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Interaction Between Fish and Fishing Gear Monitored by Biotelemetry

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Other Title
  • バイオテレメトリーによる水産生物の対漁具行動に関する研究
  • 〔日本水産工学会〕学会賞受賞講演 バイオテレメトリーによる水産生物の対漁具行動に関する研究
  • ニホン スイサン コウガッカイ ガッカイショウ ジュショウ コウエン バイオテレメトリー ニ ヨル スイサン セイブツ ノ タイ ギョグ コウドウ ニ カンスル ケンキュウ

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Abstract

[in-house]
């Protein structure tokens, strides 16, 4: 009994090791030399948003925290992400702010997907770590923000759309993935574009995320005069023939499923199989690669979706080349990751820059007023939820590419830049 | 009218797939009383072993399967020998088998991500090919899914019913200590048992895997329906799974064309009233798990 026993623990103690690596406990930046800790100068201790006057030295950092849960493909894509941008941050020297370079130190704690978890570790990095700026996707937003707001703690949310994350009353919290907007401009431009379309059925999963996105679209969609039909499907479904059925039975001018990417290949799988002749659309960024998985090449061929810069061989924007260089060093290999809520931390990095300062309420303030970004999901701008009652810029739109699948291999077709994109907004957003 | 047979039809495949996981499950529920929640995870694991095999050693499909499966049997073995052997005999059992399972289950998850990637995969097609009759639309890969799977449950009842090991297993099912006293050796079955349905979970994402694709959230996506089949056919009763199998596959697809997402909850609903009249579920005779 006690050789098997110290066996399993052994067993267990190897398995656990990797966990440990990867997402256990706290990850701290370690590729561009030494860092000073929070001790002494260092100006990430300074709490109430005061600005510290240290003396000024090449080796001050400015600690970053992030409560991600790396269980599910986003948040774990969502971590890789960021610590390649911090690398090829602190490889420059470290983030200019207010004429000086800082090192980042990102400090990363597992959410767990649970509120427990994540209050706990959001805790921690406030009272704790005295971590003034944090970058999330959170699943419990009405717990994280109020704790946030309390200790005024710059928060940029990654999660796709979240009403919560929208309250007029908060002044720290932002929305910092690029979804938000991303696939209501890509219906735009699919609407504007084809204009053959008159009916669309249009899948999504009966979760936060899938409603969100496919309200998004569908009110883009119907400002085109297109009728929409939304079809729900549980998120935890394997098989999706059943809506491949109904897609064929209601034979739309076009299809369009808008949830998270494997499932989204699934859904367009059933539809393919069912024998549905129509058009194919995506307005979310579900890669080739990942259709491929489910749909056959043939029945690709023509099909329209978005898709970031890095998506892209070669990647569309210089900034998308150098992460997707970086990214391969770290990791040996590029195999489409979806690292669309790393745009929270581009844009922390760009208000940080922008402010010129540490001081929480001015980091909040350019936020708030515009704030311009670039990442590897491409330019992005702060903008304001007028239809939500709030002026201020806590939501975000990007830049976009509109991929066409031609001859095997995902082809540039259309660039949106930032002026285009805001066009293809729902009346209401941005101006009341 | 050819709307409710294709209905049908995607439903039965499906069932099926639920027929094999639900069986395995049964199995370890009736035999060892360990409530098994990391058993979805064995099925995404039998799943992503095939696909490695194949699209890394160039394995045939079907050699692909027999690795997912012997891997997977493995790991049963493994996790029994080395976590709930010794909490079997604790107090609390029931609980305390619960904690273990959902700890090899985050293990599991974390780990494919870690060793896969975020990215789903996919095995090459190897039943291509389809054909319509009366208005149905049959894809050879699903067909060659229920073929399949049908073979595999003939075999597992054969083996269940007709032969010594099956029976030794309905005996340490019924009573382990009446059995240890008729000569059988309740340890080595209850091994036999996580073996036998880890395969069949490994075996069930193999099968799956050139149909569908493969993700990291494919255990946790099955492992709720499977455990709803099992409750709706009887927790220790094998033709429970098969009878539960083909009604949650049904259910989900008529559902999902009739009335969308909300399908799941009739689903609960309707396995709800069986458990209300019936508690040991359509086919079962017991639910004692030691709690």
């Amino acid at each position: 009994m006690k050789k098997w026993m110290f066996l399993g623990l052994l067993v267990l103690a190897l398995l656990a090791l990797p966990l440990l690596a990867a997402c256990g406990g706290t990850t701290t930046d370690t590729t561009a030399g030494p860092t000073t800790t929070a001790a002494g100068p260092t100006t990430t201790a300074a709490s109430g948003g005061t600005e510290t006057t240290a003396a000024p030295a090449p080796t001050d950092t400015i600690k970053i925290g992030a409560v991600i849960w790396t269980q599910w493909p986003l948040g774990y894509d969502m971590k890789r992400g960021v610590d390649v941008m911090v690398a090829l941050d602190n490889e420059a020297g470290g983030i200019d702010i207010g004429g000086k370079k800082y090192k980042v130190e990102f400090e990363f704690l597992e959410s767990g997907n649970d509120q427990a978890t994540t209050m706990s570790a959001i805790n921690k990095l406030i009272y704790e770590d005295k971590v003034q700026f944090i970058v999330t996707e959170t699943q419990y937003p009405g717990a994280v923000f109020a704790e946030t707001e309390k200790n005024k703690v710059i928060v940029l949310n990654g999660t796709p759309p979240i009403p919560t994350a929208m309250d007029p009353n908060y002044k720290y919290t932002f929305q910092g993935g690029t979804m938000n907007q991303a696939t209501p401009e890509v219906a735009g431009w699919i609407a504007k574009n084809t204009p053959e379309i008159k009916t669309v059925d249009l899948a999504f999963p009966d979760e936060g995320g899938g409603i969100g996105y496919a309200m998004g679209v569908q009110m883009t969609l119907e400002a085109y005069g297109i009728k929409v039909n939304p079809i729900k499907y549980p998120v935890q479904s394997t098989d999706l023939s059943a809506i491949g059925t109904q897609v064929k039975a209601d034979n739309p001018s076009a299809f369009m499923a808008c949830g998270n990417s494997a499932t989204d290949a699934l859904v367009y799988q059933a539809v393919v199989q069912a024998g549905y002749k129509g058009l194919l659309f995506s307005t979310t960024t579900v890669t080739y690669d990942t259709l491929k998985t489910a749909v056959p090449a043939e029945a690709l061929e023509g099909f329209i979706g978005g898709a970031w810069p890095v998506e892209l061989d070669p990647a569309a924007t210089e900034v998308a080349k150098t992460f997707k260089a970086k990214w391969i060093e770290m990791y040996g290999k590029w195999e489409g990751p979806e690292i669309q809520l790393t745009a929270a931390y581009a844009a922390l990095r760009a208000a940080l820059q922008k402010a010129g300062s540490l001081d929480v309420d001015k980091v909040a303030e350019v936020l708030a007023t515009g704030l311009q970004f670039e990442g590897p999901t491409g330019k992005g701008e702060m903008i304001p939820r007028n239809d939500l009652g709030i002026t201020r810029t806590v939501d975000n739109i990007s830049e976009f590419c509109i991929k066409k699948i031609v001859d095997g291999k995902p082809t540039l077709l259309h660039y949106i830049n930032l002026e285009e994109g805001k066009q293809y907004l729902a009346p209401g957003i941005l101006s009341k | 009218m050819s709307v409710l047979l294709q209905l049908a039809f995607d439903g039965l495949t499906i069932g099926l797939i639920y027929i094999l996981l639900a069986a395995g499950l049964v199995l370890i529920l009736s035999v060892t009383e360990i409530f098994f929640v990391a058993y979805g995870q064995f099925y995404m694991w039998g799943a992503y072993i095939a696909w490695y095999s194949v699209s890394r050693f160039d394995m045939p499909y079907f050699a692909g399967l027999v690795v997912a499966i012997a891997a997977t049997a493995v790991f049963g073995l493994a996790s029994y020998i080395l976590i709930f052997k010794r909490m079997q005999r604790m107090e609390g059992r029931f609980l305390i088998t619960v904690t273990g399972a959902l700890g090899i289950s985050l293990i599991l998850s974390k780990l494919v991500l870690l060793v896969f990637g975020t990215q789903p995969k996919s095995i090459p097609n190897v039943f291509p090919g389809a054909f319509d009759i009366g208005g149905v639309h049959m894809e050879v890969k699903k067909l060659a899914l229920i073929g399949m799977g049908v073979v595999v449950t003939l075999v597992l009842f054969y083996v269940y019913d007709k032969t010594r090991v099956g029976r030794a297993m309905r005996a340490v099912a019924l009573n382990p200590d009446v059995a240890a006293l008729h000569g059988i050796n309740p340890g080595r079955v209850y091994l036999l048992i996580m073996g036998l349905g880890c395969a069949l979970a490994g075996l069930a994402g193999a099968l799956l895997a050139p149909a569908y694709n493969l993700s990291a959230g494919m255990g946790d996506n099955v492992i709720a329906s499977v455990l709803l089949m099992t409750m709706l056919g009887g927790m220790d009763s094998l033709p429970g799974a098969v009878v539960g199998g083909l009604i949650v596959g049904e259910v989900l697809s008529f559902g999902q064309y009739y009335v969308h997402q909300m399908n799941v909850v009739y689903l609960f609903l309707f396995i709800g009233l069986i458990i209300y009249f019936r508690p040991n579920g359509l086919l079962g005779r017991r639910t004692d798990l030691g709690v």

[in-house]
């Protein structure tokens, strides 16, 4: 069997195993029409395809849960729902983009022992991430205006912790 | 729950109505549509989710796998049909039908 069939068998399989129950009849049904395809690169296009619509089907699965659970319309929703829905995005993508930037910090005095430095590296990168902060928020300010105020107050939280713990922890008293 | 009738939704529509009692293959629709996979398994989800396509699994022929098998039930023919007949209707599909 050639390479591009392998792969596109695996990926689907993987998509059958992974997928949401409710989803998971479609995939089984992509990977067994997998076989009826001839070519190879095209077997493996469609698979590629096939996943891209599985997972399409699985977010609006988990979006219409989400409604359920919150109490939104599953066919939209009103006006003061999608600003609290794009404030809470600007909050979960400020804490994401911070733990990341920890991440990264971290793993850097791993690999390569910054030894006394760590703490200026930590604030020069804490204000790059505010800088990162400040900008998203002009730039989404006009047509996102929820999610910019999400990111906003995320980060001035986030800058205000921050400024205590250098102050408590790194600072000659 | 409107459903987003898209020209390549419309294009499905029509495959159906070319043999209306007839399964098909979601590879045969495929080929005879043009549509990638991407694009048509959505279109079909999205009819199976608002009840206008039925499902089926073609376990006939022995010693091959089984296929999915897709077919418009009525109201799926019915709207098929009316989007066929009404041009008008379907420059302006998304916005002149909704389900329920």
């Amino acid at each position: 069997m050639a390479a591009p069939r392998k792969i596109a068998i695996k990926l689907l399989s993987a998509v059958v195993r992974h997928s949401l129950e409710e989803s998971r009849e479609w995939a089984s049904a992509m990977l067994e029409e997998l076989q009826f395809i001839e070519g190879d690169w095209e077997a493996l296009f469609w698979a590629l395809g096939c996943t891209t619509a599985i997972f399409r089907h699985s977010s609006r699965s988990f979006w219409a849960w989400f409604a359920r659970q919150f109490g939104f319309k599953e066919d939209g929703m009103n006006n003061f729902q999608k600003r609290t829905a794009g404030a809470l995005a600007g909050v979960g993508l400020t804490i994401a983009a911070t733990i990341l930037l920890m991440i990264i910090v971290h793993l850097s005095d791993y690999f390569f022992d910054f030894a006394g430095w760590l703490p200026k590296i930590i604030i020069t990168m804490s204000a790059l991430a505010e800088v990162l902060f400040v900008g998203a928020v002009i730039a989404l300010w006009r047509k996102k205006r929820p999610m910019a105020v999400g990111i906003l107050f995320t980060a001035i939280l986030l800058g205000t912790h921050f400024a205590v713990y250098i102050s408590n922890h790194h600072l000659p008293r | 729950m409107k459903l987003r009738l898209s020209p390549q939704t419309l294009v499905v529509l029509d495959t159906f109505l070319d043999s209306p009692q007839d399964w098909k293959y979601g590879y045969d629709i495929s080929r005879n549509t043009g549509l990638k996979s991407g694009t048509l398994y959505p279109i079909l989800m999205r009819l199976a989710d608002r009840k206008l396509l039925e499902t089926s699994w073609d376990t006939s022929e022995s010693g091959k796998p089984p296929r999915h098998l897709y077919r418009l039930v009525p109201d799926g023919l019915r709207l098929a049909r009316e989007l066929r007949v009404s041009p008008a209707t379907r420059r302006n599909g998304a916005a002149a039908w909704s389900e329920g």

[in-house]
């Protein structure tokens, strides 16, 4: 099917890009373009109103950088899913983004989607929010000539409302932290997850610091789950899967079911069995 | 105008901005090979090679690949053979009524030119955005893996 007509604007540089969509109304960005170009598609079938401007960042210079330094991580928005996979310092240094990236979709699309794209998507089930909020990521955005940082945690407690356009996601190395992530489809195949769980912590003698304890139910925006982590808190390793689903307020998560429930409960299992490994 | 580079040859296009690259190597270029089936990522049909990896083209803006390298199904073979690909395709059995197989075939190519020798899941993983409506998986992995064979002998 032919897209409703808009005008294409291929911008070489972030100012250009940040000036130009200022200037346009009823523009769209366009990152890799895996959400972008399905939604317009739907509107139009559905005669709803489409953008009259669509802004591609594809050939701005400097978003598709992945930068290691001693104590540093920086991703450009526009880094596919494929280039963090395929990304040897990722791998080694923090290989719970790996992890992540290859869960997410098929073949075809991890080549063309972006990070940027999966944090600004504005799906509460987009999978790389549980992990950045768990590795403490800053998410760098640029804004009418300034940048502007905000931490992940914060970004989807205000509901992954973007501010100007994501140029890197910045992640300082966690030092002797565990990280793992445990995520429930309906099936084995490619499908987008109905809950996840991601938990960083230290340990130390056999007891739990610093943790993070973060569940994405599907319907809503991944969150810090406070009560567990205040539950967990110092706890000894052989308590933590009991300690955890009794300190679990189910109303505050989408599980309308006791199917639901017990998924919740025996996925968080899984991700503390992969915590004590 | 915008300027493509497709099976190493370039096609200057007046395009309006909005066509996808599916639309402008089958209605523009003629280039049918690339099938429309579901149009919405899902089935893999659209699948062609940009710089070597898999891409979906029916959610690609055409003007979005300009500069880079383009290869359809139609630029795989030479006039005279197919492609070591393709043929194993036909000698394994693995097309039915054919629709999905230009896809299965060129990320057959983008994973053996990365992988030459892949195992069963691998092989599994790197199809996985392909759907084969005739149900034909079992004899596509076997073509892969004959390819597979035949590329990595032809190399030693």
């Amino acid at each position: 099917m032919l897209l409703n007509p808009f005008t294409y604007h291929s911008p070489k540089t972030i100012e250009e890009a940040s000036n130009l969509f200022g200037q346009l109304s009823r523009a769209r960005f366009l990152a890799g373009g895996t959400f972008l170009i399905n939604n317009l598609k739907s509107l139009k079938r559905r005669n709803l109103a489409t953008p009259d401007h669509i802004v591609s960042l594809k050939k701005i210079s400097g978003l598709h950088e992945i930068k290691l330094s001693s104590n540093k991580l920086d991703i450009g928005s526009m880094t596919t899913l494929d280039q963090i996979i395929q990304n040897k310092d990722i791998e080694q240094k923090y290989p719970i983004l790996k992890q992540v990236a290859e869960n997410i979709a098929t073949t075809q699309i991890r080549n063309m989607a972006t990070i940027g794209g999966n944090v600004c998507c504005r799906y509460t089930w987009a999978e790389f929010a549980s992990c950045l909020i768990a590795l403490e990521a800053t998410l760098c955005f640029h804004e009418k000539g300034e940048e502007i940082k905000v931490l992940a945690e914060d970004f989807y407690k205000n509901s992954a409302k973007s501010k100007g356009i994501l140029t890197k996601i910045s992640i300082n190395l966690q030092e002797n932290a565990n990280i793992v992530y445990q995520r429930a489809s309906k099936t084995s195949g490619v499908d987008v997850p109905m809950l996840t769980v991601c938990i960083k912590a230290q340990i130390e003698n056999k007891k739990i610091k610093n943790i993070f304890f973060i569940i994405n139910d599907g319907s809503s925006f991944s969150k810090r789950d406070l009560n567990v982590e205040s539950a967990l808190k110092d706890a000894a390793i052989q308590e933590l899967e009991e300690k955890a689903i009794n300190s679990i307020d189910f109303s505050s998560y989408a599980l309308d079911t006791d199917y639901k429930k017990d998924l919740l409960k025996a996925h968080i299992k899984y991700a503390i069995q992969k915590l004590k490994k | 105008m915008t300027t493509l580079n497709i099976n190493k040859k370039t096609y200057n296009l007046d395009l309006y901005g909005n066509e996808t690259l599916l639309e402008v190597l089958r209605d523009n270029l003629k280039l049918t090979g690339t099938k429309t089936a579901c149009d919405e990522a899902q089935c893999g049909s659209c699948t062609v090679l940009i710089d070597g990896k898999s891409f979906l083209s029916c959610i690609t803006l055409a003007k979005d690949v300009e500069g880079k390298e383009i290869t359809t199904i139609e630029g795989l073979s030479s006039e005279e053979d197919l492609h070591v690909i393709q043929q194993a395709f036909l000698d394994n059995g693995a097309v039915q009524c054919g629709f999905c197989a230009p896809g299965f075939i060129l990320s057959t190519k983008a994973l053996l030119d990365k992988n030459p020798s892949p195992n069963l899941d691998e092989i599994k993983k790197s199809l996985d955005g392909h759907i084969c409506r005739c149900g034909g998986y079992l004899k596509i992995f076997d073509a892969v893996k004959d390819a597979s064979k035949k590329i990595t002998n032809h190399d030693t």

Biotelemetry is a powerful technique that provides continuous and simultaneous monitoring of fish behavior in their natural environment. The interaction between fish and fishing gear was monitored by biotelemetry. This paper presented three examples of applying biotelemetry to fish behavior around fishing gear. First, three set receivers were installed on leader net of a set net in Lake Biwa, and largemouth bass implanted with a coded ultrasonic transmitter were released near the set net. After northeasterly winds, southwestward currents, and declines of the ambient water temperature, the fish was away from the set net. Catch efficiency using passive fishing gear is affected by environmental factors. Next, a receiver was installed on an anchor line of a Payao in the Philippines. Three yellowfin tunas and two rainbow runners were implanted with the transmitter and released near the Payao. Almost of the fish remained around the Payao for over 60 hours. One of the aggregative keys of the FADs might be the emergence of prey. Third, when a diamond squid was captured by a jig with a data logger in the Sea of Japan, accelerations and depths were recorded in the logger. The results suggested that the jig lured the squid by moving vertically, vibrating, and changing its posture. Biotelemetry, in collaboration with fishing gear telemetry, is helpful to make clear the capture process of the gear.

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